It has been a tough week for the Affordable Care Act and the millions of Americans whom it benefits.
Aetna, the third-largest health insurer in the country, announced Monday that it would be withdrawing from about two-thirds of the local online exchanges where insurance is sold to individuals through the ACA. The first and fourth-largest insurers, UnitedHealth and Humana, have also recently signaled that they want to pull back from the exchanges.
Why is this bad for consumers?
Not only will there be fewer options for Americans shopping for individual or family plans — it also means prices could rise, since there will be less competition to keep costs in check.
Unfortunately, Aetna's announcement is not the only recent setback for consumers looking to visit doctors or buy prescription medication. Here are three major forces at play that could push up your health care costs this coming year.
Some parts of the United States are becoming health care deserts
The online exchanges created by the ACA are where a majority of newly insured Americans have gone to find cheap health insurance. As of February 2016, 12.7 million of the roughly 20 million people insured since the law's passage did so through the exchanges.
That means it is a big deal that Aetna, for example, is pulling out of 11 states.
The insurer was only in 15 to begin with, and the move will leave at least one U.S. county — Pinal, Arizona — at risk of being without any insurance companies offering health coverage through the exchanges in 2017.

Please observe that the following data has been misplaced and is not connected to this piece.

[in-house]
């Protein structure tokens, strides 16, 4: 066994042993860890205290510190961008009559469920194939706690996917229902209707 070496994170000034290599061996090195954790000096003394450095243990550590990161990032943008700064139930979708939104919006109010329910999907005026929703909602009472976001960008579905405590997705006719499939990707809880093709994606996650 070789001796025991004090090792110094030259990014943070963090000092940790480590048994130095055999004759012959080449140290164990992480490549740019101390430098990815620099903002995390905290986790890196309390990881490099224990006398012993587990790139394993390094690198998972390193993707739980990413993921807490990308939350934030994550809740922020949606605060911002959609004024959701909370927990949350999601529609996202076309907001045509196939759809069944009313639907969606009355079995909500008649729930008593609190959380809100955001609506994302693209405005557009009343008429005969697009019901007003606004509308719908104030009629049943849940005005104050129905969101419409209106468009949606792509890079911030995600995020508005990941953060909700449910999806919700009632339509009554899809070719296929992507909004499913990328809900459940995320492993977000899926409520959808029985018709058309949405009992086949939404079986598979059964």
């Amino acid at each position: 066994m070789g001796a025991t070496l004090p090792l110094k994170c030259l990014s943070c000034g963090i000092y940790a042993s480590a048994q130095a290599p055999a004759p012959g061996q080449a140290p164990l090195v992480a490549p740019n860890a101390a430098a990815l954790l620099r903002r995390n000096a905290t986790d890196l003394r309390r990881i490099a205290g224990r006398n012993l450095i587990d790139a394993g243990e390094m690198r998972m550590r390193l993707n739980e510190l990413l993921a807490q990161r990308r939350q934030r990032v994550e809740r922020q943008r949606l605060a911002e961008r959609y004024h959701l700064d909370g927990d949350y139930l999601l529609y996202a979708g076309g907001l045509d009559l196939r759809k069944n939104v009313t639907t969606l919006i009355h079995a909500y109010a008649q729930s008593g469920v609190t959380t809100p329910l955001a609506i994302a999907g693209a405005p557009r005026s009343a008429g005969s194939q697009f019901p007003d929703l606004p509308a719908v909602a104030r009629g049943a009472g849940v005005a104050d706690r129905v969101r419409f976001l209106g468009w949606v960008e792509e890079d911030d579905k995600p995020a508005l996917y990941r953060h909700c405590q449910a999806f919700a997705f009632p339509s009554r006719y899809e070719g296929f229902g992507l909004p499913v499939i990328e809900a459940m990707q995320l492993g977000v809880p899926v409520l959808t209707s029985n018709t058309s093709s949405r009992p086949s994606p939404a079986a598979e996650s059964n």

Too many people are canceling coverage after making claims
Insurers have been arguing for a while that the current market climate makes it too hard for them to make money.
One big problem? Insurance companies say they pay more in claims than they get in premiums.
An example: In Pennsylvania, nearly 250 ACA policyholders racked up more than $100,000 in medical bills before canceling their coverage before the end of the year, according to the testimony of an insurance executive at a state hearing, as reported by the New York Times.
In short, without enough healthy people to balance out the costs of unhealthy people, insurance companies can't make money, and therefore will pass costs to consumers — or withdraw from the market altogether.
Insurers don't want to cover all your prescription drugs
Another reason your health care costs could go up this year?
The companies say the move was made to prevent consumers from having to shell out for expensive medications when cheaper alternatives are available.
But that could be a big problem for many consumers, some of whom need a brand-name drug because the equivalent generic is not a perfect match or doesn't exist. Plus — if there isn't an obvious generic replacement for a given drug —patients will have to go to back to their doctors and identify an alternative.
That means more doctor visits.
Is this necessary?
Insurers claim that they're just trying to adapt to a new way of doing business. All five of the major insurers in the United States say they have lost money on their ACA-related businesses.
But some progressive politicians, including Massachusetts Senator Elizabeth Warren, are skeptical.
In a Facebook post last week, Sen. Warren posited that Aetna was just trying to gain leverage against the Justice Department, which took steps last month to block a proposed merger between Aetna and another insurer, Humana.